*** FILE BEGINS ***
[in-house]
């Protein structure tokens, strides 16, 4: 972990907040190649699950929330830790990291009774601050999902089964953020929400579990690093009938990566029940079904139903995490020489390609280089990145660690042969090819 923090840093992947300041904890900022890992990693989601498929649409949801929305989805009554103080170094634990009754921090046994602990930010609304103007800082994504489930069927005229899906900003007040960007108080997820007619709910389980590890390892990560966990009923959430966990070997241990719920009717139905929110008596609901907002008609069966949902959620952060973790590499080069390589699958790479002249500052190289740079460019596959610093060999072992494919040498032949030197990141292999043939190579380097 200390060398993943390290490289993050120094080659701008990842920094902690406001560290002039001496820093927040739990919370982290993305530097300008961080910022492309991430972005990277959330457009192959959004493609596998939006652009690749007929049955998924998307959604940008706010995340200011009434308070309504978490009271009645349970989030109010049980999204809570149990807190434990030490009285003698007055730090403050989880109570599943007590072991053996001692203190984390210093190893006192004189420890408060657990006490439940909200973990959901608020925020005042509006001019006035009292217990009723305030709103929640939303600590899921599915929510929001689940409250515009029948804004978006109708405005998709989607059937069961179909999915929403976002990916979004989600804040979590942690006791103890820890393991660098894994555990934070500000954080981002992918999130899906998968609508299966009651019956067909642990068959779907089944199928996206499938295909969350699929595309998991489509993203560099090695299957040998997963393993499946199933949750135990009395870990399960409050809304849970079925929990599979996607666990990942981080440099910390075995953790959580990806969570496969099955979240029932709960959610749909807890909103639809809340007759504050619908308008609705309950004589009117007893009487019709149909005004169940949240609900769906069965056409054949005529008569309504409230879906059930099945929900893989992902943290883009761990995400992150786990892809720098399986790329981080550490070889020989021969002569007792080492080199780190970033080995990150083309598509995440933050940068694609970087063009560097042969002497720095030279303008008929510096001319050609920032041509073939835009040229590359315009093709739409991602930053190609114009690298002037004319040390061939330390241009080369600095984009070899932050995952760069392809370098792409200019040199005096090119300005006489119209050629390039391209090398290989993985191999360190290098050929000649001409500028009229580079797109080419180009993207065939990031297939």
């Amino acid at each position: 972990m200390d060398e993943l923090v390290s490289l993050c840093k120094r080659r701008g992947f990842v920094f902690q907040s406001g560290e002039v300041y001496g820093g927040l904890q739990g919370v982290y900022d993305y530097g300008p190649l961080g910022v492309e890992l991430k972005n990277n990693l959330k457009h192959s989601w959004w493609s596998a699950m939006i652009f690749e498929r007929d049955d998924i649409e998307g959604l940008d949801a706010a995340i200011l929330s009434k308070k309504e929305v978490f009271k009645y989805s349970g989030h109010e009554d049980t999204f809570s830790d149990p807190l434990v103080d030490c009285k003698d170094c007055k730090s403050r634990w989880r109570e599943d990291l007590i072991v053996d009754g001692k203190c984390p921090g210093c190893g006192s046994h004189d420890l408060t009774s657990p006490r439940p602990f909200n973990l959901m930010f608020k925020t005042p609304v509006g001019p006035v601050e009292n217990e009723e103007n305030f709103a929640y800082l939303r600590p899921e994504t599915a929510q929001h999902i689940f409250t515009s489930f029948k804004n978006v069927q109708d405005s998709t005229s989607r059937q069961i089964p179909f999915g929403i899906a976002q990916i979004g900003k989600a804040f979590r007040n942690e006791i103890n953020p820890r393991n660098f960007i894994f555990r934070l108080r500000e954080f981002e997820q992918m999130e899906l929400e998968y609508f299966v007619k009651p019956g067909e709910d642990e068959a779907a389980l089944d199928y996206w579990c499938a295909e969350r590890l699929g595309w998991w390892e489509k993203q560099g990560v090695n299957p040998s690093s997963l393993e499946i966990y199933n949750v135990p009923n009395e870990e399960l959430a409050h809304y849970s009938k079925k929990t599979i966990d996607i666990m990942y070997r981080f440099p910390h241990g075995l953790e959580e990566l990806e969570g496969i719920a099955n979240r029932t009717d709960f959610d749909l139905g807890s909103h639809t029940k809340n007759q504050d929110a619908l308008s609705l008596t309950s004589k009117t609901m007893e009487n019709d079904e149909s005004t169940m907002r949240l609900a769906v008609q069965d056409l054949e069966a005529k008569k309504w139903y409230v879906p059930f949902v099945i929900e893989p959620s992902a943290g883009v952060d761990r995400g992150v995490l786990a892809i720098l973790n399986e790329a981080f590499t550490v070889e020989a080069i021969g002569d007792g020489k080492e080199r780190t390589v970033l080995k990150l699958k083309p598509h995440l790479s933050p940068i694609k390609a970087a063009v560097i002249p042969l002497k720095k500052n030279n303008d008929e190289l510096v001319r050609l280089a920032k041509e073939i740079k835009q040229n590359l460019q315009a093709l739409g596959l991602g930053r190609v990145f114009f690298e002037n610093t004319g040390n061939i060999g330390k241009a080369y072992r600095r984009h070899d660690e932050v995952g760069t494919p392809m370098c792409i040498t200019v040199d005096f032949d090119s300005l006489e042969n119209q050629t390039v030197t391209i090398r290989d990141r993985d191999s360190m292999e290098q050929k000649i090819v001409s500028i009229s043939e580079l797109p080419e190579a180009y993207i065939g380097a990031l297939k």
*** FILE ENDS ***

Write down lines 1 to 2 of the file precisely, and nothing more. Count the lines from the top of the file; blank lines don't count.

[in-house]
């Protein structure tokens, strides 16, 4: 972990907040190649699950929330830790990291009774601050999902089964953020929400579990690093009938990566029940079904139903995490020489390609280089990145660690042969090819 923090840093992947300041904890900022890992990693989601498929649409949801929305989805009554103080170094634990009754921090046994602990930010609304103007800082994504489930069927005229899906900003007040960007108080997820007619709910389980590890390892990560966990009923959430966990070997241990719920009717139905929110008596609901907002008609069966949902959620952060973790590499080069390589699958790479002249500052190289740079460019596959610093060999072992494919040498032949030197990141292999043939190579380097 200390060398993943390290490289993050120094080659701008990842920094902690406001560290002039001496820093927040739990919370982290993305530097300008961080910022492309991430972005990277959330457009192959959004493609596998939006652009690749007929049955998924998307959604940008706010995340200011009434308070309504978490009271009645349970989030109010049980999204809570149990807190434990030490009285003698007055730090403050989880109570599943007590072991053996001692203190984390210093190893006192004189420890408060657990006490439940909200973990959901608020925020005042509006001019006035009292217990009723305030709103929640939303600590899921599915929510929001689940409250515009029948804004978006109708405005998709989607059937069961179909999915929403976002990916979004989600804040979590942690006791103890820890393991660098894994555990934070500000954080981002992918999130899906998968609508299966009651019956067909642990068959779907089944199928996206499938295909969350699929595309998991489509993203560099090695299957040998997963393993499946199933949750135990009395870990399960409050809304849970079925929990599979996607666990990942981080440099910390075995953790959580990806969570496969099955979240029932709960959610749909807890909103639809809340007759504050619908308008609705309950004589009117007893009487019709149909005004169940949240609900769906069965056409054949005529008569309504409230879906059930099945929900893989992902943290883009761990995400992150786990892809720098399986790329981080550490070889020989021969002569007792080492080199780190970033080995990150083309598509995440933050940068694609970087063009560097042969002497720095030279303008008929510096001319050609920032041509073939835009040229590359315009093709739409991602930053190609114009690298002037004319040390061939330390241009080369600095984009070899932050995952760069392809370098792409200019040199005096090119300005006489119209050629390039391209090398290989993985191999360190290098050929000649001409500028009229580079797109080419180009993207065939990031297939």